Thin-film multi-layer multi-chip module with deposited substrate (MCM-D) technology using the system in a package concept is presented as a viable approach for the integration of high performance wireless front-end systems. Due to the high quality dielectrics and copper metallization, high quality inductors are available. This, together with the integrated passives design library containing fully scaleable equivalent models for the inductors, capacitors, resistors, transmission lines and discontinuities, allows easy and accurate design. Examples of bandpass filters, power dividers, quadrature couplers, microwave feedthroughs, a Digitally Enhanced Cordless Telephony (DECT) VCO and a wireless local area network (LAN) LNA are given.

Geert Carchon and B. Nauwelaers
K.U.Leuven, div. ESAT-TELEMIC
Leuven, Belgium

P. Pieters
CS2, Technology Development Department
Zaventem, Belgium

K. Vaesen, W. De Raedt and E. Beyne
Leuven, Belgium

With the current trend in miniaturization of telecommunication devices for portable and battery-powered applications, a high level of integration to reduce size, weight, cost and power consumption is becoming essential. In particular, the radio front-end still contains a large number of discrete components, which are an important bottleneck for further integration. Moreover, the operational frequency of these radio front-ends is rapidly moving into the gigahertz frequencies. To realize high performance front-end systems for wireless applications, a miniaturization and integration technology capable of high frequency and high quality performance is essential. A number of technologies are candidates to fulfill these demanding requirements.

During the last few years, a lot of research has been focused on single-chip (Bi)CMOS RF transceivers. Several trends and developments have led to more integrated transceivers. However, there are still several arguments1 that indicate that a single-chip transceiver in standard digital deep sub-micron CMOS technology is not feasible in the foreseeable future. One of the problems is the unavailability of high-Q on-chip inductors essential for the realization of low loss filters, matching networks and resonators. The Q-factor of inductors in standard (Bi)CMOS is around eight and may be increased to approximately 25 using special non-standard technologies.2 The unavailability of high performance on-chip passives also leads to more difficult designs as it becomes more difficult to achieve the required system specifications.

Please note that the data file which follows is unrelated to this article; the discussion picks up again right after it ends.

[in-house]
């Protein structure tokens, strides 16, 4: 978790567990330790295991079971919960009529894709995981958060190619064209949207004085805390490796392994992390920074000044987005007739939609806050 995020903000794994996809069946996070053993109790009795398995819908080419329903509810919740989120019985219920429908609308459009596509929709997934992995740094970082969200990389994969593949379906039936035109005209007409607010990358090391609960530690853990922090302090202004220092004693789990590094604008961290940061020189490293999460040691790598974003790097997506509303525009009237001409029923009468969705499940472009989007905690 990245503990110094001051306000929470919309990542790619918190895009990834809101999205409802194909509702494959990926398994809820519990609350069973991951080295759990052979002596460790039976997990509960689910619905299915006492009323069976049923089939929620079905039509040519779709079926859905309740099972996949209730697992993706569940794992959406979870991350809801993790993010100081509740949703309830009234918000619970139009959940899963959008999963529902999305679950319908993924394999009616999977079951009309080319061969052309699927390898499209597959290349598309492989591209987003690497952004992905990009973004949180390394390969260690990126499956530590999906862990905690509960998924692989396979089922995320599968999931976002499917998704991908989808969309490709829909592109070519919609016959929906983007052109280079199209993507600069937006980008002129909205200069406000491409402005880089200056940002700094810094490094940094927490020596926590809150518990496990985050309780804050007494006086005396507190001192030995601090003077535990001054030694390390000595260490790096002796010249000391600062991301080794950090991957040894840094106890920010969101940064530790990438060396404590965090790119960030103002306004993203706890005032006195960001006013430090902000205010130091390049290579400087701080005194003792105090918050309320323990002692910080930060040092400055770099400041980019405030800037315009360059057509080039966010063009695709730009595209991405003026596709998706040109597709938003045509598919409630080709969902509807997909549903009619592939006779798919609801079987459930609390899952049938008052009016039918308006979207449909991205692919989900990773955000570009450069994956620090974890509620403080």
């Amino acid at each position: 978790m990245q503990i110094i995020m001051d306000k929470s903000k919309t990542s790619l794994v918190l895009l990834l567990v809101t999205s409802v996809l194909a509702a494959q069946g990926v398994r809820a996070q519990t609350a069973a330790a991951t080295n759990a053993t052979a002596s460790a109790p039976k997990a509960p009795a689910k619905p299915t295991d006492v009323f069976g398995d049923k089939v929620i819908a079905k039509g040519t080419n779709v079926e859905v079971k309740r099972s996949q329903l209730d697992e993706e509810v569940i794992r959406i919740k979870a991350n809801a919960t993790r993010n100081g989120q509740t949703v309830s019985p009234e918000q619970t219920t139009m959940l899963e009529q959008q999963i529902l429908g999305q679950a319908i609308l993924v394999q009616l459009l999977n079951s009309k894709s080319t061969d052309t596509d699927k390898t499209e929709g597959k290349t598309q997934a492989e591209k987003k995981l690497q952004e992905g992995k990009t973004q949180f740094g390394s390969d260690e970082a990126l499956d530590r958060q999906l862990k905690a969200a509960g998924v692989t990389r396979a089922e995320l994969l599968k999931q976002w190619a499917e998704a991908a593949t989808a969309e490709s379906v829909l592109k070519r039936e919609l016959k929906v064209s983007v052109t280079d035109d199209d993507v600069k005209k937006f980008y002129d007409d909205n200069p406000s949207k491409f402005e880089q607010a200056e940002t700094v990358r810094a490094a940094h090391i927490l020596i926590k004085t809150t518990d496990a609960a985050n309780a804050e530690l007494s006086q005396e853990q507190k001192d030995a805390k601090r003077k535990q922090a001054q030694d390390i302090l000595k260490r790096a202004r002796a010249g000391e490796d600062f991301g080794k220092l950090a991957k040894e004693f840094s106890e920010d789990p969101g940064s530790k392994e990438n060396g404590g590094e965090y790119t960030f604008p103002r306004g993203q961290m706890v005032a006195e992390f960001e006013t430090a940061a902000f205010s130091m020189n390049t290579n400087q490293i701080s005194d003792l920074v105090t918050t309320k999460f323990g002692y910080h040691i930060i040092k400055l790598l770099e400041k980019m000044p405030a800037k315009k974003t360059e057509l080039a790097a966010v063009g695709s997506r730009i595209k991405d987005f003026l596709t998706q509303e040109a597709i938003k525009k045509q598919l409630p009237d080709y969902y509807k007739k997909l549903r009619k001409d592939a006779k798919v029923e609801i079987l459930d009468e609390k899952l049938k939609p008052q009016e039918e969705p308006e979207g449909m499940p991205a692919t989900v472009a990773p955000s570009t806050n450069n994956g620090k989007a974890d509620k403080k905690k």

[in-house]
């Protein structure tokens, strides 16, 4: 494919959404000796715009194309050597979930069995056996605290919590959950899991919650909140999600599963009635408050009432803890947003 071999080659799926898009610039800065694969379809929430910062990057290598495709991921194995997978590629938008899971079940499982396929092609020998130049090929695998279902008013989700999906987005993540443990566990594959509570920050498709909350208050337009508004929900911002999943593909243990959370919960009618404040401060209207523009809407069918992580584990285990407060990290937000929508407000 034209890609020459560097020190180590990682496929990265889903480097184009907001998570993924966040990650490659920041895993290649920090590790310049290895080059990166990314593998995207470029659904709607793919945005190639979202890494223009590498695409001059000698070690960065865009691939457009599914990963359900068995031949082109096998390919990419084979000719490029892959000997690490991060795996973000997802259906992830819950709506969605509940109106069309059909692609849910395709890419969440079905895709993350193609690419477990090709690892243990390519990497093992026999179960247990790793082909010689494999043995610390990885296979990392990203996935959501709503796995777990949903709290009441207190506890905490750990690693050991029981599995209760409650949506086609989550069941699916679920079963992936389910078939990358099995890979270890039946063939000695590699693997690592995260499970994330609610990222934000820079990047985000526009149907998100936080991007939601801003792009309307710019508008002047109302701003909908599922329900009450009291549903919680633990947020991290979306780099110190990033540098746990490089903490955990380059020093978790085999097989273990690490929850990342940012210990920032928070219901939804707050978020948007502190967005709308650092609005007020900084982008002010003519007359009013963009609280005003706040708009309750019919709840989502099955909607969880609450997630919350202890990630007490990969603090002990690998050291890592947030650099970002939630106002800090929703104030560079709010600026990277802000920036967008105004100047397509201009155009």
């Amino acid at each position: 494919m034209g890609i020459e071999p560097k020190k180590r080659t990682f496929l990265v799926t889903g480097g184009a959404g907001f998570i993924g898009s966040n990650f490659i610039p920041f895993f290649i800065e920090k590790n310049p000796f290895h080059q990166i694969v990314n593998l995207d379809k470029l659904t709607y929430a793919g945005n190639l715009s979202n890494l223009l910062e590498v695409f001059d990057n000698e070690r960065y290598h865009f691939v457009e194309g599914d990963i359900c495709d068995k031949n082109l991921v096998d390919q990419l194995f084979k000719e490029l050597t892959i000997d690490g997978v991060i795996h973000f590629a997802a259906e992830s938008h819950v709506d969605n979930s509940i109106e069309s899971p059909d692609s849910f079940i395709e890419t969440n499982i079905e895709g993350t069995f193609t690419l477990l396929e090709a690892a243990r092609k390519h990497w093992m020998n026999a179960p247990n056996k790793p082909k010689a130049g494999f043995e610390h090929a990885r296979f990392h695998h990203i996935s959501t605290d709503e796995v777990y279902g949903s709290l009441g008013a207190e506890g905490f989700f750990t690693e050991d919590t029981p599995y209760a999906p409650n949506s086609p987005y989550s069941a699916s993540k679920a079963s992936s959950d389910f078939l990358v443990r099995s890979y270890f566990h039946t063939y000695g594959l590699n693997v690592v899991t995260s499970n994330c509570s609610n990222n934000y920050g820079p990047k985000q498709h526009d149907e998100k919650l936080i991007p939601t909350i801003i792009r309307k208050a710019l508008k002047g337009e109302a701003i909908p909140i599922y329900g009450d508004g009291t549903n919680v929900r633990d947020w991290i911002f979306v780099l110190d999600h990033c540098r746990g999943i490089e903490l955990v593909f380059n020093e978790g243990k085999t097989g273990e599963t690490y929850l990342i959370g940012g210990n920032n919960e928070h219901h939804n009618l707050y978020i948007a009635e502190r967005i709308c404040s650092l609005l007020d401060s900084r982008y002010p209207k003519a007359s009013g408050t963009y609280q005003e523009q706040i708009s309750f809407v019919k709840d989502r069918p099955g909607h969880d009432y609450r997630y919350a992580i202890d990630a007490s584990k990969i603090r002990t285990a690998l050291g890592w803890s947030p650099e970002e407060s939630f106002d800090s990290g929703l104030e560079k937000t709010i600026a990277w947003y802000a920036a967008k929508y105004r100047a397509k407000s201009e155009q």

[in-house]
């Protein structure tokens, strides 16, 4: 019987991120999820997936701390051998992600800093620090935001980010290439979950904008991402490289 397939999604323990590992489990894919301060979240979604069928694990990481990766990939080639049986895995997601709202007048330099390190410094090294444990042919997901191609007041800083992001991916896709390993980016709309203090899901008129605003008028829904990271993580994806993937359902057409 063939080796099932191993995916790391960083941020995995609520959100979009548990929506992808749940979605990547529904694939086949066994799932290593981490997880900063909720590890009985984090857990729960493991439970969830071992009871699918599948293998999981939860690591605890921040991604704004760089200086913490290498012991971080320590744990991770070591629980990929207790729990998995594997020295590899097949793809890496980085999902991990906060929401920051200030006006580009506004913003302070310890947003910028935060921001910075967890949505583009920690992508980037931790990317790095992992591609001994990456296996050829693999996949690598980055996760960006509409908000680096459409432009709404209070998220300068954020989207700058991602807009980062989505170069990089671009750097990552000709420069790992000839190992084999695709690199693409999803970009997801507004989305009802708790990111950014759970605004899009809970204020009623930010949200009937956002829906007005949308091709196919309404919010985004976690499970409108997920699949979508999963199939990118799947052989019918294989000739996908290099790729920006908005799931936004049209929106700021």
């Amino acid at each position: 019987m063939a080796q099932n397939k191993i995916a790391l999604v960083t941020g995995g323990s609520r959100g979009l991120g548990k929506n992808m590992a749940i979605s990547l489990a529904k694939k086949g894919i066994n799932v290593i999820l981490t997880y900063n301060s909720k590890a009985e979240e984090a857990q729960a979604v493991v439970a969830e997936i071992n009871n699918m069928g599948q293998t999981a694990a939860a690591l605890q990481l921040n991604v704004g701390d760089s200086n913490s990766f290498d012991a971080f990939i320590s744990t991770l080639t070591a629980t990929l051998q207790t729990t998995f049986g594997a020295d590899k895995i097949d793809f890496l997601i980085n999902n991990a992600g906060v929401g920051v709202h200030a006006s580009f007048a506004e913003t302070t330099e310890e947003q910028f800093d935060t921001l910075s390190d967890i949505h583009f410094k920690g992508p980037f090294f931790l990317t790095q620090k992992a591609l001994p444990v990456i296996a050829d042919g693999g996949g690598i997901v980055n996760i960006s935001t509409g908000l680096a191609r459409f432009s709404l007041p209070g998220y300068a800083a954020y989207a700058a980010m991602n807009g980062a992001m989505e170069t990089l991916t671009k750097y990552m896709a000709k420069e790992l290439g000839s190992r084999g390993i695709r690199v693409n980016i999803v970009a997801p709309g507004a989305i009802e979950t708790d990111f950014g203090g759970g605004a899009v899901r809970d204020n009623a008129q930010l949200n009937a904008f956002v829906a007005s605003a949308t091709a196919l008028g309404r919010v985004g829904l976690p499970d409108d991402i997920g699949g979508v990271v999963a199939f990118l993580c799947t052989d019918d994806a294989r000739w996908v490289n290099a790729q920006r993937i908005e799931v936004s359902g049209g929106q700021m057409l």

A second candidate for the integration of wireless front-ends is low temperature co-fired ceramic (LTCC) technology. LTCC is suited for the realization of integrated passive components and for interconnection with active devices. The quality factors of the integrated inductors may go above 60 but only at low RF.3 This is mainly due to the limited quality of the materials, the large tolerances on dimensions of the screen printed conductors and the vertical shrinkage during firing. Miniaturization is achieved by exploiting the three-dimensional capabilities of the technology. However, this three-dimensional configuration causes large modeling difficulties, hereby limiting the use of LTCC for practical circuit design. Photo-lithographic techniques may be used to reduce the accuracy problems,4 but this reduces the claimed cost benefits even more.

A third important candidate for the realization of fully integrated high frequency front-end systems is thin-film multi-layer or MCM-D technology. In this interconnection technology, it is possible to realize integrated passive components with high quality at microwave frequencies.5 As will be presented further, the inductors may have Q-factors of more than 100 at 10 GHz. Moreover, the tolerances and reproducibility are excellent. By combining these passives with surface-mount (wirebond, flip-chip) active devices, fully integrated RF front-end subsystems may be realized.